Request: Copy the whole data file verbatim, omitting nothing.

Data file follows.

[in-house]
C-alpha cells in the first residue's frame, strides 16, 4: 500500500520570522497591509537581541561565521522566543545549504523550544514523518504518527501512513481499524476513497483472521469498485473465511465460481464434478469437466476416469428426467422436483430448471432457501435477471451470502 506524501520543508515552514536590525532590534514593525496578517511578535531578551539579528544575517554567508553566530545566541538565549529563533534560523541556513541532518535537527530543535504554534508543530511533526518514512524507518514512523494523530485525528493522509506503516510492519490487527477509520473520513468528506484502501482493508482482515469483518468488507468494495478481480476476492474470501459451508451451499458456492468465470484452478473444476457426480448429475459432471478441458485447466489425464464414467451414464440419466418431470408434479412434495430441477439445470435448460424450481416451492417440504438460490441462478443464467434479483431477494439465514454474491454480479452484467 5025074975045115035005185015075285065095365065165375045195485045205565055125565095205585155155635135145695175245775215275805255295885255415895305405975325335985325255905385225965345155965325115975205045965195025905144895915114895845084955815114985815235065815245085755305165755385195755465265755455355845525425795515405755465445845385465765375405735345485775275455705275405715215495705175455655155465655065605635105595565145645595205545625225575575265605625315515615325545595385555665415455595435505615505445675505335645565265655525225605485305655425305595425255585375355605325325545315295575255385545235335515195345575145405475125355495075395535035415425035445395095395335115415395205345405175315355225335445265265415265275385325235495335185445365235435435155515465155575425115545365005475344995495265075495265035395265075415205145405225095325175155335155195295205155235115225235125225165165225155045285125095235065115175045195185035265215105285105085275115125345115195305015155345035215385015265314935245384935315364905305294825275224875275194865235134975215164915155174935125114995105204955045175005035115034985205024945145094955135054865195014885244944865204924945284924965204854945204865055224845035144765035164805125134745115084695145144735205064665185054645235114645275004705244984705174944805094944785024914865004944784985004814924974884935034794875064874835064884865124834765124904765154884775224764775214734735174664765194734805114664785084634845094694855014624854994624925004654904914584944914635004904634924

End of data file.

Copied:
[in-house]
C-alpha cells in the first residue's frame, strides 16, 4: 500500500520570522497591509537581541561565521522566543545549504523550544514523518504518527501512513481499524476513497483472521469498485473465511465460481464434478469437466476416469428426467422436483430448471432457501435477471451470502 506524501520543508515552514536590525532590534514593525496578517511578535531578551539579528544575517554567508553566530545566541538565549529563533534560523541556513541532518535537527530543535504554534508543530511533526518514512524507518514512523494523530485525528493522509506503516510492519490487527477509520473520513468528506484502501482493508482482515469483518468488507468494495478481480476476492474470501459451508451451499458456492468465470484452478473444476457426480448429475459432471478441458485447466489425464464414467451414464440419466418431470408434479412434495430441477439445470435448460424450481416451492417440504438460490441462478443464467434479483431477494439465514454474491454480479452484467 5025074975045115035005185015075285065095365065165375045195485045205565055125565095205585155155635135145695175245775215275805255295885255415895305405975325335985325255905385225965345155965325115975205045965195025905144895915114895845084955815114985815235065815245085755305165755385195755465265755455355845525425795515405755465445845385465765375405735345485775275455705275405715215495705175455655155465655065605635105595565145645595205545625225575575265605625315515615325545595385555665415455595435505615505445675505335645565265655525225605485305655425305595425255585375355605325325545315295575255385545235335515195345575145405475125355495075395535035415425035445395095395335115415395205345405175315355225335445265265415265275385325235495335185445365235435435155515465155575425115545365005475344995495265075495265035395265075415205145405225095325175155335155195295205155235115225235125225165165225155045285125095235065115175045195185035265215105285105085275115125345115195305015155345035215385015265314935245384935315364905305294825275224875275194865235134975215164915155174935125114995105204955045175005035115034985205024945145094955135054865195014885244944865204924945284924965204854945204865055224845035144765035164805125134745115084695145144735205064665185054645235114645275004705244984705174944805094944785024914865004944784985004814924974884935034794875064874835064884865124834765124904765154884775224764775214734735174664765194734805114664785084634845094694855014624854994624925004654904914584944914635004904634924